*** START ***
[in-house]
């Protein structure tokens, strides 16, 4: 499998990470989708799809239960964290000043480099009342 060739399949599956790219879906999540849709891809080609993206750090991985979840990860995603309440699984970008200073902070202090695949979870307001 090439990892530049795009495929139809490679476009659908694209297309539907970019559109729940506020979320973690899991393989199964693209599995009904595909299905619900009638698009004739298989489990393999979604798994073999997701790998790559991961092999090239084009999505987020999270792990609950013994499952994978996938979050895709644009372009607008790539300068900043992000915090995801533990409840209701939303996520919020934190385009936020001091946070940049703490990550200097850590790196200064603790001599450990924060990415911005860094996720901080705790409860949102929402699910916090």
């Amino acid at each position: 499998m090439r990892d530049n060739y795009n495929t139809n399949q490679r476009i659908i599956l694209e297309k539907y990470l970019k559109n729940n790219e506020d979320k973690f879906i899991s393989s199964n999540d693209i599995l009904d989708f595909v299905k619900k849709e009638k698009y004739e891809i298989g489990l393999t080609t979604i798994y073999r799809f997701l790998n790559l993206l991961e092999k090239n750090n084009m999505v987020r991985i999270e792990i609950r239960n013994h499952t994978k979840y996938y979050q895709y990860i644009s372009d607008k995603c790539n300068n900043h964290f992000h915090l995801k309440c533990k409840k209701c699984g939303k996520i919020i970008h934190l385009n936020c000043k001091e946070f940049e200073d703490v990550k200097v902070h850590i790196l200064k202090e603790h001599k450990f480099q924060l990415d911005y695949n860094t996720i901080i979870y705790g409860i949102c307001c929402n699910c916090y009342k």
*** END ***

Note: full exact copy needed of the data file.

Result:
[in-house]
């Protein structure tokens, strides 16, 4: 499998990470989708799809239960964290000043480099009342 060739399949599956790219879906999540849709891809080609993206750090991985979840990860995603309440699984970008200073902070202090695949979870307001 090439990892530049795009495929139809490679476009659908694209297309539907970019559109729940506020979320973690899991393989199964693209599995009904595909299905619900009638698009004739298989489990393999979604798994073999997701790998790559991961092999090239084009999505987020999270792990609950013994499952994978996938979050895709644009372009607008790539300068900043992000915090995801533990409840209701939303996520919020934190385009936020001091946070940049703490990550200097850590790196200064603790001599450990924060990415911005860094996720901080705790409860949102929402699910916090």
């Amino acid at each position: 499998m090439r990892d530049n060739y795009n495929t139809n399949q490679r476009i659908i599956l694209e297309k539907y990470l970019k559109n729940n790219e506020d979320k973690f879906i899991s393989s199964n999540d693209i599995l009904d989708f595909v299905k619900k849709e009638k698009y004739e891809i298989g489990l393999t080609t979604i798994y073999r799809f997701l790998n790559l993206l991961e092999k090239n750090n084009m999505v987020r991985i999270e792990i609950r239960n013994h499952t994978k979840y996938y979050q895709y990860i644009s372009d607008k995603c790539n300068n900043h964290f992000h915090l995801k309440c533990k409840k209701c699984g939303k996520i919020i970008h934190l385009n936020c000043k001091e946070f940049e200073d703490v990550k200097v902070h850590i790196l200064k202090e603790h001599k450990f480099q924060l990415d911005y695949n860094t996720i901080i979870y705790g409860i949102c307001c929402n699910c916090y009342k």